Here, you see a screenshot from our database, and it shows the volume of different types of fact checks that our fact-checking organizations contribute to database.  You see that there are a lot of fact checks on the spread of the disease, the videos circulated on the internet, the vaccines – not surprisingly – the lockdowns, the government guidances.  And that database allows us to also, in real time, monitor what is being viral and what is in circulation on COVID-19 misinformation.  And I’ll be providing a bit more context on different types of misinformation on COVID-19, but for those who are interested in – especially in your own countries what is being in circulation, you will hopefully find the database useful, because the database is populated by the fact checks that are sent to us from the fact-checking organizations that are in our network.  And they come from more than 85 different countries.

So one of the topics that I was asked to touch on today was the vaccine hesitancy and what does it have to do with our information quality.  So it’s been long argued that vaccine hesitancy is a result of an information problem.  And I think it is useful to just briefly touch on different types of bad information.  If you want to group mis- and disinformation, I think the best way to do that is just to call them bad information, and contrary to the bad information, we always as fact checkers are trying to promote authoritative and credible information through our partnership with tech companies, with media outlets, with the public institutions all around the world.  But it’s useful to just see what are those two different types of bad information.

So misinformation for a very long time was the prominent name that we were using to define bad information.  It is actually false information shared by people who do not intend to mislead others.  So that could be one of the ways that we can define misinformation, while disinformation is deliberately created and disseminated with malicious intent.

Obviously, those two labels are probably going to require more context and nuanced discussion on the different types of the bad information, and we often hear malinformation, or different types of information types to define the information disorder that we are – we have right now.

Both types, obviously, can affect vaccine confidence and vaccination rates, and we see a lot of evidence to support that.  Misinformation and disinformation that has circulated about COVID-19 has focused on vaccine development safety and effectiveness, as well as COVID-19 denials.  So this is one of the things that we actually as fact checkers try to advocate before tech companies, before the platforms, before media outlets, whether they are the traditional or new media outlets, to help them to understand the risks associated with the mis- and disinformation that can have on people’s lives.

Obviously, you need a fertile ground to grow any type of product, and vaccine hesitancy unfortunately has been one of those products that benefitted a lot from the fertile grounds that we have in our information system.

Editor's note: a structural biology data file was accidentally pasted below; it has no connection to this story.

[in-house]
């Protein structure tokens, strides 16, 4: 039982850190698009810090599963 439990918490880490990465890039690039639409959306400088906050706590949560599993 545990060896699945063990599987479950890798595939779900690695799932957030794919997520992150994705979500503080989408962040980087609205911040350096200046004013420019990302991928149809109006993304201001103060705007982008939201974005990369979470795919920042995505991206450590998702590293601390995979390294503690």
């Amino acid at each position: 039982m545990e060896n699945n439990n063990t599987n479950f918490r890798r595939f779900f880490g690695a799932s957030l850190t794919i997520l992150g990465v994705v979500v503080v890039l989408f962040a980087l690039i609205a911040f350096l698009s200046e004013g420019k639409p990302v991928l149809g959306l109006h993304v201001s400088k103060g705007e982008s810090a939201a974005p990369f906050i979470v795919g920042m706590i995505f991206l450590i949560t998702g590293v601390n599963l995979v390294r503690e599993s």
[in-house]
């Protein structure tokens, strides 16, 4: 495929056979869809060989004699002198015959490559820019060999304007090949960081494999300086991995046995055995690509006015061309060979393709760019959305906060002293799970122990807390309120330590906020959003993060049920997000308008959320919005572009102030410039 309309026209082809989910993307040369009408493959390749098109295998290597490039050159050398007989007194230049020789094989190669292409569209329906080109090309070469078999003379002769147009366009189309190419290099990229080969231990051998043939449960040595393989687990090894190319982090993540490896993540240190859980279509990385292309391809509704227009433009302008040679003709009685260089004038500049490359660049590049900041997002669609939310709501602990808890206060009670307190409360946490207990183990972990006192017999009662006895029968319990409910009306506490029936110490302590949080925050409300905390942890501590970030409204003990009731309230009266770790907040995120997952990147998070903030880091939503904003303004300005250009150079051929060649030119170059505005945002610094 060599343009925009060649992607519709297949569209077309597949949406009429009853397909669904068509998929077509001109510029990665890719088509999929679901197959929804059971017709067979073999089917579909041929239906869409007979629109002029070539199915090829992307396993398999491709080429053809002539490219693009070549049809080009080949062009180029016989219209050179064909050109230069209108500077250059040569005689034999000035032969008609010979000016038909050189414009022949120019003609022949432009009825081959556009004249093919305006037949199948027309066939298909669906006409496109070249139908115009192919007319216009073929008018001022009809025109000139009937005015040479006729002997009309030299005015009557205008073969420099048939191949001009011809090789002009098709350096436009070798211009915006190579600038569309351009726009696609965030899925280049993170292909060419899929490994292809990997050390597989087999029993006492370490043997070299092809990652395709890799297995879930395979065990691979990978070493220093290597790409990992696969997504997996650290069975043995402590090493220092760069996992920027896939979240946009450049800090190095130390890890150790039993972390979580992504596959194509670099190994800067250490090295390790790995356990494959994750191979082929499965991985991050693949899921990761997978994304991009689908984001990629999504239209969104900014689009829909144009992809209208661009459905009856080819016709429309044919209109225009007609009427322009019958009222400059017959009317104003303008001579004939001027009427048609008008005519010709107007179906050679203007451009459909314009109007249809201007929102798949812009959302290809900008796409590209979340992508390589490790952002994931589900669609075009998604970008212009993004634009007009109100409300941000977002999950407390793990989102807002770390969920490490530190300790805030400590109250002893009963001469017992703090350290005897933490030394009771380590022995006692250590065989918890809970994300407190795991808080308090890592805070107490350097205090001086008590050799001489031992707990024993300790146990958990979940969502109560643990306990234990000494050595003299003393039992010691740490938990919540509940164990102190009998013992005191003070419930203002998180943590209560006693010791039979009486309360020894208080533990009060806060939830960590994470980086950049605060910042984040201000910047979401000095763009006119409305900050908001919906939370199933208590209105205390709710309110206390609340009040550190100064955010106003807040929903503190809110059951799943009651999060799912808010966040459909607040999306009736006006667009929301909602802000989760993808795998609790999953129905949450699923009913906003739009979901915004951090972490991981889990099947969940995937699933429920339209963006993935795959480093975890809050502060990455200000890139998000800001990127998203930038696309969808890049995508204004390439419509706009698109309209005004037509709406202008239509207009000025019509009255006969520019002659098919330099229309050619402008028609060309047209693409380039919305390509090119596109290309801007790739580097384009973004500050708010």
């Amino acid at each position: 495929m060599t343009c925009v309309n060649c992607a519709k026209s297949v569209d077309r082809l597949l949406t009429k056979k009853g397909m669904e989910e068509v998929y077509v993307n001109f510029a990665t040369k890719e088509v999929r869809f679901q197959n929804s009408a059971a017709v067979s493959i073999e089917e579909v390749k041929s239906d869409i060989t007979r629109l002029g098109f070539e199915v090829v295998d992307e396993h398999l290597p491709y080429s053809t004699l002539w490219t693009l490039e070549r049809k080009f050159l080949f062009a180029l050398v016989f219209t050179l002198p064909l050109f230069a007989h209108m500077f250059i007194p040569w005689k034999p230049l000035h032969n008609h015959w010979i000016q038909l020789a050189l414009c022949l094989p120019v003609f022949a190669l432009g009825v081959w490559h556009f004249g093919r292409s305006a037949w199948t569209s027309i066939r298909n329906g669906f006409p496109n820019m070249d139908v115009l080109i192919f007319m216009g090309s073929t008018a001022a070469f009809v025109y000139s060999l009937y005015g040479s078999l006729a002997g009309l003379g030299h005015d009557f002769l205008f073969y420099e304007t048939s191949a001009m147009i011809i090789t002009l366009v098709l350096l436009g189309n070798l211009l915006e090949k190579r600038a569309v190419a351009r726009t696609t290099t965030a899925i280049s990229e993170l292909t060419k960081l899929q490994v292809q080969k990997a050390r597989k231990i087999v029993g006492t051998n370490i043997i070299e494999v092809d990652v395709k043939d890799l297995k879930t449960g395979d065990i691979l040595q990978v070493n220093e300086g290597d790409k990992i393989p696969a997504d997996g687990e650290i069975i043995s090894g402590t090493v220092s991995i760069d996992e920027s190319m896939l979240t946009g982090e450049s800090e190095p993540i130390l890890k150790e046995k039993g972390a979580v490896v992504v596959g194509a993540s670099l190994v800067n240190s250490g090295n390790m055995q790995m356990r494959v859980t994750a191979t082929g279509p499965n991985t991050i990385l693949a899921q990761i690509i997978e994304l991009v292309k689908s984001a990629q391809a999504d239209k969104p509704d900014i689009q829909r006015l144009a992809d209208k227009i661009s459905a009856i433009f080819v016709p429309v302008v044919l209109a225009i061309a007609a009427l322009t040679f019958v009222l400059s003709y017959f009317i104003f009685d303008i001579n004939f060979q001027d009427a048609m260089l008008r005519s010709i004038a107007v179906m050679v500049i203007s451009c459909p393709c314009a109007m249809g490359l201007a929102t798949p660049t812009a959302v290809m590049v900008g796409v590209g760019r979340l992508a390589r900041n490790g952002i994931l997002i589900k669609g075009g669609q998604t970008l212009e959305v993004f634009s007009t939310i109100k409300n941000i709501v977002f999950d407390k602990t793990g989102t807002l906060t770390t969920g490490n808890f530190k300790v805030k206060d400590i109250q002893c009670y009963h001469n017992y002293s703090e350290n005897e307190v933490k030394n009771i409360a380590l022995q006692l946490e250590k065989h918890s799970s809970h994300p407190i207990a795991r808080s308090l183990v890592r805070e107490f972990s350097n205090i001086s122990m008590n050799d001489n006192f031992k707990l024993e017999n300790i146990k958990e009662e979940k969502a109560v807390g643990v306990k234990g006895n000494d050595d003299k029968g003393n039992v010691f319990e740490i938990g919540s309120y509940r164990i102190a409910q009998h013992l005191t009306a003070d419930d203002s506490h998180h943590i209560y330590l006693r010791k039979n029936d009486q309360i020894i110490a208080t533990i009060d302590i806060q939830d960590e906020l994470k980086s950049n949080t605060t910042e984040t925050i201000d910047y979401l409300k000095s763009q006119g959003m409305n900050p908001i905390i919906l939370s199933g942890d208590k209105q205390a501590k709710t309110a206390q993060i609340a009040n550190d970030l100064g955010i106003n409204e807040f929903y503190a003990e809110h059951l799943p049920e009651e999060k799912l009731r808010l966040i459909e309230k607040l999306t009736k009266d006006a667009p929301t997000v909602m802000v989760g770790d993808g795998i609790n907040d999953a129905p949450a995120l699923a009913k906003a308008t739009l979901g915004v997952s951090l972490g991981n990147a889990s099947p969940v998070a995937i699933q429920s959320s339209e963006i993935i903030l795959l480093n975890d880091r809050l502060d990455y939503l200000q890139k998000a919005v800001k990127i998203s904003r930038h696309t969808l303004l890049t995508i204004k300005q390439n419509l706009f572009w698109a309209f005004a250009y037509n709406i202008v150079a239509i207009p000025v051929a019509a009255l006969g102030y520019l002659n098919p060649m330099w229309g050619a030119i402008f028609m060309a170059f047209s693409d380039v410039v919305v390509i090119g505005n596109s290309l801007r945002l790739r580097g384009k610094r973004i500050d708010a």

So I just want to take a minute here to say that vaccine hesitancy is not just an online problem.  There are a lot of reasons and tools that we can trace it back and find some explanation for people to suspect to be not that receptive to vaccines.  And I guess one of them is the distrust that people may have against big pharma, global corporations, and institutions that are on the front end of this campaign to make vaccines available to the world.  And that distrust has obviously local connotations, so this is not a global – this is a problem that has global consequences but also local groups.  So the fact-checking organizations that are in our network have been trying to provide more context and input to their public discourse to help them to navigate, help people to navigate their distrust against whatever it is – the big pharma, or the global corporations, or the institutions – and focus on the credible and authoritative information about the safety of vaccines.

Also we have obviously a problem with the communication when it comes to conflicting statements, lack of coordination, and politicization of public figures, as we have seen all around the world when it comes to tackling the misinformation on COVID-19.  This is one of the things that health organizations have been trying to partner and fact-checking organizations obviously have been trying to work with each other to address this issue to make sure that the communication is not necessarily unified or standardized, but it is – it relies on certain principles on transparency and accountability.  Unfortunately, in the past and our current day we have seen and currently are seeing as well that there are certain actors all around the world on the political level to use the COVID-19 as a tool to either mobilize their constituencies or generate allegiance within the society, whether to stay in power or leverage more power either before the elections or throughout their campaigns.